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no-till methods and layer/lasagna gardening

  • Subject: [cg] no-till methods and layer/lasagna gardening
  • From: Cameron McLaughlin cmm2000@earthlink.net
  • Date: Wed, 23 Aug 2006 22:12:40 -0500

Lasagna Gardening for Small Spaces: A Layering System for Big Results 
in Small Gardens and Containers (Rodale Organic Gardening Book) (Paperback)

Good description of the basics. Gaia's Garden: A Guide to Home-Scale 
Permaculture (an absolutely wonderful book which will change the way 
you think about gardens) also describes the fundamentals of never 
tilling again and why it works.

In two years my home garden has gone from being the usual sandy 
expanse with about ten types of weeds to a lush and fertile vegetable 
garden and diverse habitat with dozens of plant species. I use the 
general principles of layering and growing right in raw compost as 
well as in raised beds of well-rotted compost. Any needed aeration is 
performed by friendly moles and earthworms, and so far there has been 
no need for any soil-friendly insecticide except BT to control 
mosquitoes in the little frog pond. This summer I've seen no 
mosquitoes at all, though, and no evidence of larvae because there 
are now so many bugs and birds to eat them. I wish now that I hadn't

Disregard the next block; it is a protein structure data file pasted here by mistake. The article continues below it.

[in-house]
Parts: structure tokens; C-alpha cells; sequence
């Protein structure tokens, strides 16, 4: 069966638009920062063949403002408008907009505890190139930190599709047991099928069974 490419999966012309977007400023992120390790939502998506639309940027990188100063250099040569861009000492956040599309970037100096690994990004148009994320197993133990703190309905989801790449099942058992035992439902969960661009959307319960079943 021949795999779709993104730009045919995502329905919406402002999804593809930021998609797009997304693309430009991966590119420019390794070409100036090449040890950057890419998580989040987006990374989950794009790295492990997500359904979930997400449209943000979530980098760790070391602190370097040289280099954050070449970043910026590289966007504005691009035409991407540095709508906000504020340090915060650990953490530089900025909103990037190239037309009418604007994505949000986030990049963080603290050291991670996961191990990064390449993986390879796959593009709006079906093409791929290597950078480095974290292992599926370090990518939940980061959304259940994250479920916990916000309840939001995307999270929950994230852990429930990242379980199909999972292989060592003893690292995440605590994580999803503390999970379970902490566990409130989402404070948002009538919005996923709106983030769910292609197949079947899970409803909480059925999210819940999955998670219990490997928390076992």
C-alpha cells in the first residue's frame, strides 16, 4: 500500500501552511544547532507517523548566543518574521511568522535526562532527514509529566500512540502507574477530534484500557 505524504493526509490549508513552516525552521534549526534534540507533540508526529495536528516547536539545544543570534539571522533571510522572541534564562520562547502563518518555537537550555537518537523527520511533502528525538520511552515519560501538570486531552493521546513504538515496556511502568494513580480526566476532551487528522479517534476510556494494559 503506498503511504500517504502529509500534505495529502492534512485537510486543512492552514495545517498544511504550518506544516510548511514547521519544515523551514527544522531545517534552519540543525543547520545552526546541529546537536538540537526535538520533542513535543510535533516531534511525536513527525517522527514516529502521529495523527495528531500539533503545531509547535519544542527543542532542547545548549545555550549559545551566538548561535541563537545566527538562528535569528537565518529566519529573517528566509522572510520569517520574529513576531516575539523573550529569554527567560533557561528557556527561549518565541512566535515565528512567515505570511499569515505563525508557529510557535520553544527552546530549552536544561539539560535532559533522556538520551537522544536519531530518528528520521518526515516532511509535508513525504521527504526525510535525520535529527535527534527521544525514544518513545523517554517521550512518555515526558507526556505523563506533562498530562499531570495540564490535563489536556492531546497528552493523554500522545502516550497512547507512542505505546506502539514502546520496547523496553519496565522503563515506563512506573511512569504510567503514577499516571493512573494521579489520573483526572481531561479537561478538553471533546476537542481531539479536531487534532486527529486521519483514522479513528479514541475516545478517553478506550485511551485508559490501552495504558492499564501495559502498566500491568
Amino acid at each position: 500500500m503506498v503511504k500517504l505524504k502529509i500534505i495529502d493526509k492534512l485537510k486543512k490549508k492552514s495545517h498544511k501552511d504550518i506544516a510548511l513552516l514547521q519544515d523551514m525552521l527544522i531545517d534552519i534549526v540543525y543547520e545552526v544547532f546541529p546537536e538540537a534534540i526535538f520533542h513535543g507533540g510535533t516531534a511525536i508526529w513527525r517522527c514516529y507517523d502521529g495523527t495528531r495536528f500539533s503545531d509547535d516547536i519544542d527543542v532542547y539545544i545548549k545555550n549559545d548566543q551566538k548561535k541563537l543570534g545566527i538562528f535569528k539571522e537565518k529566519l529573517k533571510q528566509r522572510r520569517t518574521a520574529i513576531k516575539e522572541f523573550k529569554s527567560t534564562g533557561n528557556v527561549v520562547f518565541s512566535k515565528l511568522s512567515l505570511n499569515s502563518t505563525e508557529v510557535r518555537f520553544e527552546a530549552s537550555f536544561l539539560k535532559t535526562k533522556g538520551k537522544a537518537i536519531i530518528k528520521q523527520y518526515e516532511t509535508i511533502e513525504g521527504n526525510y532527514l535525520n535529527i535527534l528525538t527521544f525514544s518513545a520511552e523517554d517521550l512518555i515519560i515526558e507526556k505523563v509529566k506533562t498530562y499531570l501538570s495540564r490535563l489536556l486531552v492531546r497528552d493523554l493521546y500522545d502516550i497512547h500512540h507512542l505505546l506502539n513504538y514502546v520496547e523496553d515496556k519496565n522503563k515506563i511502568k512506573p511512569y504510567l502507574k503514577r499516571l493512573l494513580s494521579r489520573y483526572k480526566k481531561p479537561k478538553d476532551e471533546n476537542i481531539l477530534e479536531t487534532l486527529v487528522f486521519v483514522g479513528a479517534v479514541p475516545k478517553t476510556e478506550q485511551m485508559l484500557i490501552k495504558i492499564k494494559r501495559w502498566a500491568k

spent so much time turning compost when I could have achieved the 
same thing by balancing brown and green better in the layered beds to 
begin with. When I started this garden, I just started piling organic 
material onto the soil and have never turned or tilled the underlying 
soil anywhere.

I have collards and other greens that have been producing as 
perennials for more than nine months because I just snipped off 
flower heads whenever they appeared. After an initial cabbage moth 
invasion that denuded almost everything, they came back, and I spend 
almost no time on weeding the beds now (the rest of the space, yes). 
The greens which are growing next to and in new compost piles are 
actually more productive now than they were when I was paying daily 
attention to them and lavishing seasoned compost on them. 
Pepper/garlic spray seems to repel a lot of pests very well here.

I completely agree that once you examine the value of tilling and 
question a lot of assumptions we make about how to start a garden, 
not tilling gives you some very nice surprises--such as a whole lot 
less work, healthier soil, and much better yield.

Cameron McLaughlin
Pensacola, Florida
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